Reply To: Rough-in, Copper or plastic??

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Originally posted by Wallingford Plm+Htg:
Sylvan,why didn’t you tell this person about all the evils of pvc pipe?Why would you recommend a product that you say only “stumble bumb”plumbers would use? Oh “great one”please explain,i’m confused.

It is OK I completely understand your confusion AGAIN I will say it UPSTATE NY has no codes
or any real training in these fields. This is why I strongly suggest upstate folks USE HOME DEPOT for their plumbing needs and try to do it themselves as they cant possibly be worse then the typical upstate wanna be handyman.

Wallingford. here is EDUCATION time just for you kid.

Have someone READ this to you slowly so you can hopefully understand

Since thermoplastics are nonconductors, they are immune to the electrolytic or galvanic corrosion that attacks and often destroys metal piping materials, particularly when installed underground.

Copper conveying hot water at 180 degrees F is prone to failure if the velocity is allowed to be in excess of 2-3 FPS (feet per second).

PVDF can handle high temperatures up to 280 Deg. F (137 Deg. C) and CPVC and PP can handle temperatures up to 210 Deg F (98 Deg. C).I would love to put copper against the plastic piping in an acid system or even water with lots of minerals, like well water.<<<<<< Hey Kid didnt the above person say HARD WATER DUH what does that mean to YOU ??

Again you proved my point WE NEED to upgrade the NYS folks into atleast the 18th century plummmmin.

PLEASE seriously WHY dont you pick on another trade and leave PLUMBING to PROFESSIONALS?

continue to READ and Learn from US professionals my young TRAINEE

Copper is subject to erosion from lack of proper installation (no reaming) or poor design (excessive velocity << DUH WALL READ THIS AGAIN
SEE and you just thought it was shutting down a valve by a toilet wow look what your learning HUH?).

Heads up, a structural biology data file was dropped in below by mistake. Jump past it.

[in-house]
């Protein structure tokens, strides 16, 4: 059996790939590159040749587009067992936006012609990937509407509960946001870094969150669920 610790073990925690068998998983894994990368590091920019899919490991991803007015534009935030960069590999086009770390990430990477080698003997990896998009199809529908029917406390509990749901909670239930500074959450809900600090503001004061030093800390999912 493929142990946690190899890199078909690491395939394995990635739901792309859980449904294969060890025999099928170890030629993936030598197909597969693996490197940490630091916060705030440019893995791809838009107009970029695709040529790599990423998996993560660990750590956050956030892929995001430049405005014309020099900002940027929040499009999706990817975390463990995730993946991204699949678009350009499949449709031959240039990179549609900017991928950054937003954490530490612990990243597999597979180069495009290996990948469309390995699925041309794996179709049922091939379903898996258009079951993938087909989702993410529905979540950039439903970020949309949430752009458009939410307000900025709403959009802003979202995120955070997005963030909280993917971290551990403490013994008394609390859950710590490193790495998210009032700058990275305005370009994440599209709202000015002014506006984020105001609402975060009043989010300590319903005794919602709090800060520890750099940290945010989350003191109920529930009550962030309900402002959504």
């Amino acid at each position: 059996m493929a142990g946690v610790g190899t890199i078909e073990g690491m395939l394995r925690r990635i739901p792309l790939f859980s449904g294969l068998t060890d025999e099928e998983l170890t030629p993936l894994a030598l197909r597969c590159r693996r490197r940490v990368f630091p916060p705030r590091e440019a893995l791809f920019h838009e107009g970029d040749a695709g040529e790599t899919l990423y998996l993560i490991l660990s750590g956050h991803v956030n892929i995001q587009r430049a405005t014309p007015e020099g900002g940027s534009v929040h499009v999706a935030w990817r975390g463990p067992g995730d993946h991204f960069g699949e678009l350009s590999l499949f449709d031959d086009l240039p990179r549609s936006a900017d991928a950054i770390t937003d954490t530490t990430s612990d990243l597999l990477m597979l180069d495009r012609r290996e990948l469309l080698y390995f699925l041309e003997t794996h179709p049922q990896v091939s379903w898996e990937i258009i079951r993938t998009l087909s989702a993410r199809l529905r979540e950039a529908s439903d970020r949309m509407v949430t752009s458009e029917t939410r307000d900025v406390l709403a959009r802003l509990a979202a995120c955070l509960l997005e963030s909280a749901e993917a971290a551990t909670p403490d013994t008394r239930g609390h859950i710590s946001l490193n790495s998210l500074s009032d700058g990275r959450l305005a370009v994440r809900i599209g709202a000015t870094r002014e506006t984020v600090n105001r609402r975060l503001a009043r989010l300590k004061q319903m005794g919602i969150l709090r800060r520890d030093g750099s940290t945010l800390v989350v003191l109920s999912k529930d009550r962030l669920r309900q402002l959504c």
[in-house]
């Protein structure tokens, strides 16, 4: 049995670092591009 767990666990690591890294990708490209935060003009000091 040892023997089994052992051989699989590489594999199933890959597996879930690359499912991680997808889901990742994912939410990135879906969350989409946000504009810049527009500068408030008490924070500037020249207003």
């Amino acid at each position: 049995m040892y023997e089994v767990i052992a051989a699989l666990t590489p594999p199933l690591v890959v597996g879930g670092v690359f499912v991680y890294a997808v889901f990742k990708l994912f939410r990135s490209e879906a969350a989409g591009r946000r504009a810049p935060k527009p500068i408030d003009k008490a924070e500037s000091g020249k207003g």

Copper can allow hydraulic shock to be even more intense than its steel or brass piping counterpart.

Copper in marine use just doesn’t hold up as well as other piping materials.

I would never think of using copper for my main sewer piping as Cast Iron has longevity and the mass to have a very quiet system and plastic waste is one of the noisiest systems imaginable.

See Wall “OPTIONS” are you learning ANYTHING?

Copper type DWV is paper thin and subject to attack from chemical action of domestic drain cleaners and certain natural water conditions and excessive velocity

To say one type of material is better than another is absurd HUH WALL BUT hey you have no real codes so ANYTHING goes upstate.

Manufacturers and KNOW NOTHING So called plumbers are always pushing their products as the best, BUT as True Master Plumbers and Gas fitters and Drainers we must make the final decision what is the proper material and equipment for each job application and what is allowed by codes and not just price.

Copper is a great material if used properly and you know its limitations.

I only use plastic under duress BUT if the system requirements needed plastic for an acid waste or water conditions warranted it, I would use the proper type of plastic as required by job requirements and local codes.

Black steel is great for steam applications as the coefficient of expansion is not as great as copper and you wont get the loss of BTUs from the piping..

Black steel is also stronger and resists the possibility of having the pipe wall penetrated by a nail, like a copper/plastic gas line can, Copper/plastic can really be dangerous.

On a steam pipe you have the real possibility of having severe burns using copper opposed to black steel if you brush against this piping.[]

Steel can be threaded, welded and use mechanical clamps to hold much higher pressures.

.Some members of the population are actually allergic to copper and any water passing through this piping must be filtered.

Thankfully SOME Licensed plumbers do keep abreast of current code changes and new materials and designs coming into play, especially in the heating industry with much lower hydronic temperatures and plastic being used underground in long joint free grids. (Lots of failures any way HUMAN factor)

The problem as I see it is many material manufacturers always tell how great their products are but never the short comings!

Good plumbers try to use the BEST materials for the job at hand TSK TSK Kid you really need to learn the short comings of each material

Hey Wall do you ONLY have one tool in your tool box? Channel locks ILL bet LOL and a can of glue

The OLD MAN who loves CHOICES in the right materials

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